The Heavy Period
It's about par for the course for a woman to have a heavier than normal menstrual period at least once during her reproductive years. But some women have very heavy periods each and every month. They have so much blood loss and such terrible cramping that they may find it impossible to perform everyday tasks. When a menstrual period is very heavy or lengthy—or heavy and lengthy at one and the same time—the condition is called menorrhagia.
In general, menorrhagia occurs when the hormones are out of whack so that menstruation occurs without any prior ovulation. In the case of a normal cycle, as the ovary releases an egg, the production of progesterone is set in motion. This hormone serves to regulate the menses. When no egg release (ovulation) occurs, there just isn't enough progesterone and this is the cause of the long, heavy bleeding.
When the menses occurs without ovulation, this is called an anovulatory cycle. Anovulatory cycles are typical of young girls who have just started menstruating and for older women, nearing the end of their fertile years. In the case of young girls, it is average to experience menstruation without ovulation for the first year and a half. As women near menopause, the hormones change their balance so that anovulatory cycles occur.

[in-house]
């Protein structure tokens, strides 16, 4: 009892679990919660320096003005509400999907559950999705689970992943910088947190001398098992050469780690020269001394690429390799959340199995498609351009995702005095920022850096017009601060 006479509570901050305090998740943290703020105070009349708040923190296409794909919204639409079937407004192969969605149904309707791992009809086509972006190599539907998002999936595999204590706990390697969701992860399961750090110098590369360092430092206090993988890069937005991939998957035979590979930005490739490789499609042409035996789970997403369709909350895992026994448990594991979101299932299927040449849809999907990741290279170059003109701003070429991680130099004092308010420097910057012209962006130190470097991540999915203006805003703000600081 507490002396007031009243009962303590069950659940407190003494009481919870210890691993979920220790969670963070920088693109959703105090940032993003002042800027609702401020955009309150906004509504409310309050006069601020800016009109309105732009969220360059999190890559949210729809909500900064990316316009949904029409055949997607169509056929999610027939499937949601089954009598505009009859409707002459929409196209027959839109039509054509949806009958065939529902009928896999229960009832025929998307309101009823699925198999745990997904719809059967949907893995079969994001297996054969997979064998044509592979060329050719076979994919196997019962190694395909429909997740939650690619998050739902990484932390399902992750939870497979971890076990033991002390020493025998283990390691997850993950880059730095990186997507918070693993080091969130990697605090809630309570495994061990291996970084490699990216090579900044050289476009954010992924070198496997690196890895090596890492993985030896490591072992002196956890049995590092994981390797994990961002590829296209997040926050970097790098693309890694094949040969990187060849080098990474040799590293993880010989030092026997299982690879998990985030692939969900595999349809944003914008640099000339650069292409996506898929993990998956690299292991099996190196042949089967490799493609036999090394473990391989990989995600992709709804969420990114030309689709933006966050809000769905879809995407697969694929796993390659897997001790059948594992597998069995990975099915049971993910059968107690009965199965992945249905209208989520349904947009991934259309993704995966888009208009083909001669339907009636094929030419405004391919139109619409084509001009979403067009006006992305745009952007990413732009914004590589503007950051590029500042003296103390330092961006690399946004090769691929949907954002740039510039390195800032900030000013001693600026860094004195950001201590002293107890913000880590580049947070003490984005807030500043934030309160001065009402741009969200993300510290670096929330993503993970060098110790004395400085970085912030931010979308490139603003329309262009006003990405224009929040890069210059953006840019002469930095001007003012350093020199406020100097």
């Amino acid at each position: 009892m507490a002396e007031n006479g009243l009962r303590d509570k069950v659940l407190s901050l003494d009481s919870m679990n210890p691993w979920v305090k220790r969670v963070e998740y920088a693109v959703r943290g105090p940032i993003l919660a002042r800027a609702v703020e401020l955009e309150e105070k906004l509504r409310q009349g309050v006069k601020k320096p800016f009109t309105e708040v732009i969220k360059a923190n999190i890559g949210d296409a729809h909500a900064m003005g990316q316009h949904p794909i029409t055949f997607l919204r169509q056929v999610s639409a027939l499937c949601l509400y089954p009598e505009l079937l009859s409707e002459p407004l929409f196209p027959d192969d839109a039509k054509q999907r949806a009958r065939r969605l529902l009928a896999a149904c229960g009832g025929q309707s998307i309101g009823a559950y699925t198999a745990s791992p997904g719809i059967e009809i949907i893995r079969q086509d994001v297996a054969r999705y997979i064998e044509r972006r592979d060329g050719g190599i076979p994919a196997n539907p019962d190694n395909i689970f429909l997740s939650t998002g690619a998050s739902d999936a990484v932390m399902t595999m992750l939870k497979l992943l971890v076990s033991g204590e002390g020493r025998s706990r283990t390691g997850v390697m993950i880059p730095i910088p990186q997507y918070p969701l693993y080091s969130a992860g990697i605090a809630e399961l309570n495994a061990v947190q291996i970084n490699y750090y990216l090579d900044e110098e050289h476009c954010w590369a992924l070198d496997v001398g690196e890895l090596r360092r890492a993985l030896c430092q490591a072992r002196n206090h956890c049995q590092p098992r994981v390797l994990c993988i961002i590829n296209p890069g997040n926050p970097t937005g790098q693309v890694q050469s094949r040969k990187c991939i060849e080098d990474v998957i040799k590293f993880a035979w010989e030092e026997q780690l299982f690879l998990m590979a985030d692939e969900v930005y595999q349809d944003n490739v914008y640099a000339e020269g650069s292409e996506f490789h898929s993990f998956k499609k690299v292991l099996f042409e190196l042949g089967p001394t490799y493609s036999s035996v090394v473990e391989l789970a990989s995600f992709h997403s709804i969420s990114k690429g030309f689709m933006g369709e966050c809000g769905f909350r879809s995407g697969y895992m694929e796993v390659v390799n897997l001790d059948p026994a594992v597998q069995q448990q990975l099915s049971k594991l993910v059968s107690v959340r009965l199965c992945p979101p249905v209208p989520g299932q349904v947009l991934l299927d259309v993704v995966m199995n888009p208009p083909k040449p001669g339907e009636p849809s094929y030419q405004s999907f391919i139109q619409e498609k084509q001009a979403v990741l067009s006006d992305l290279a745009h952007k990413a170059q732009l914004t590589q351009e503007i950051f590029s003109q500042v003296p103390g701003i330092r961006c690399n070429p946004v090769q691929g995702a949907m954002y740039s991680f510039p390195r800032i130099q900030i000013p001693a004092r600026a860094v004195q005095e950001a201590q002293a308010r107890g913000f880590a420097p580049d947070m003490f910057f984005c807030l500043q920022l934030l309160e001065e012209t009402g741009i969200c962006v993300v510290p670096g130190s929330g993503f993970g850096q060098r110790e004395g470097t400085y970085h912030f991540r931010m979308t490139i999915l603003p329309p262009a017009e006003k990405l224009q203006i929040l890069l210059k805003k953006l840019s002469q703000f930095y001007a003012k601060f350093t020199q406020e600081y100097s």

Some women tend to have heavier bleeding in the years before menopause, but this is not often so much blood that it can be called menorrhagia. A sign that you may be experiencing true menorrhagia is the feeling that you just can't bear to have another period. That's when it's time to pick up the phone and speak to your doctor. There's no reason to go on like that without seeking some treatment for your condition.
A normal period involves the loss of about three tablespoons of blood and lasts for around 4-5 days. A woman suffering from menorrhagia, on the other hand, tends to lose 5 1/2 tablespoons of blood during the course of her period. Other signs of menorrhagia include:
*You soak through your pad or tampon every hour, over several hours' time.
*You double your pads or wear a pad with a tampon to keep from soaking through your clothes
*You have to get up at night to change your pad or tampon.
*Your period lasts longer than 7 days.
*Your menstrual blood contains big clots
*You have to forego your normal activities when you have your period
*You have symptoms of anemia such as weakness, feeling tired all the time, and shortness of breath.
If your bleeding becomes so severe you soak through your pads every hour for several hours in a row, you should seek out medical attention.